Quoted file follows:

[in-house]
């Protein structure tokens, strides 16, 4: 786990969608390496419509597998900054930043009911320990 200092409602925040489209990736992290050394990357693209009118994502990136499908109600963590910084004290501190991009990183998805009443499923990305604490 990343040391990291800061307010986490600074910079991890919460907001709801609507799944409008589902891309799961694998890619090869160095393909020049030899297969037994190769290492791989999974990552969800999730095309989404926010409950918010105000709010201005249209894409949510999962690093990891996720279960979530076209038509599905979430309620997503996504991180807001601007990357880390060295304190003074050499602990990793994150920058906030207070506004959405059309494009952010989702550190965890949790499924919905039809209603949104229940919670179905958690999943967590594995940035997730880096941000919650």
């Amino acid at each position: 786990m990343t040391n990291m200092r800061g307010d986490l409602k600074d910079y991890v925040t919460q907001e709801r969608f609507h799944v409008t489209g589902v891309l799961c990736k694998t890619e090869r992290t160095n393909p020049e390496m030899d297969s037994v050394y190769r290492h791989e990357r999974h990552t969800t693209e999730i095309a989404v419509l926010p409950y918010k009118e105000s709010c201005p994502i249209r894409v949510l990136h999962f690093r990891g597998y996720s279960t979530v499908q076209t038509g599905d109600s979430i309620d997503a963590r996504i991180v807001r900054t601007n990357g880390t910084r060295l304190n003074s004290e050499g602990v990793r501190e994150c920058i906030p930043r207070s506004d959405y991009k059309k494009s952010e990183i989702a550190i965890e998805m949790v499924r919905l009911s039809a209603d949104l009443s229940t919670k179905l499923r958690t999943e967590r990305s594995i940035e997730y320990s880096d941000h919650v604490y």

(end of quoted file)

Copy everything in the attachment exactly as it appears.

[in-house]
């Protein structure tokens, strides 16, 4: 786990969608390496419509597998900054930043009911320990 200092409602925040489209990736992290050394990357693209009118994502990136499908109600963590910084004290501190991009990183998805009443499923990305604490 990343040391990291800061307010986490600074910079991890919460907001709801609507799944409008589902891309799961694998890619090869160095393909020049030899297969037994190769290492791989999974990552969800999730095309989404926010409950918010105000709010201005249209894409949510999962690093990891996720279960979530076209038509599905979430309620997503996504991180807001601007990357880390060295304190003074050499602990990793994150920058906030207070506004959405059309494009952010989702550190965890949790499924919905039809209603949104229940919670179905958690999943967590594995940035997730880096941000919650």
């Amino acid at each position: 786990m990343t040391n990291m200092r800061g307010d986490l409602k600074d910079y991890v925040t919460q907001e709801r969608f609507h799944v409008t489209g589902v891309l799961c990736k694998t890619e090869r992290t160095n393909p020049e390496m030899d297969s037994v050394y190769r290492h791989e990357r999974h990552t969800t693209e999730i095309a989404v419509l926010p409950y918010k009118e105000s709010c201005p994502i249209r894409v949510l990136h999962f690093r990891g597998y996720s279960t979530v499908q076209t038509g599905d109600s979430i309620d997503a963590r996504i991180v807001r900054t601007n990357g880390t910084r060295l304190n003074s004290e050499g602990v990793r501190e994150c920058i906030p930043r207070s506004d959405y991009k059309k494009s952010e990183i989702a550190i965890e998805m949790v499924r919905l009911s039809a209603d949104l009443s229940t919670k179905l499923r958690t999943e967590r990305s594995i940035e997730y320990s880096d941000h919650v604490y």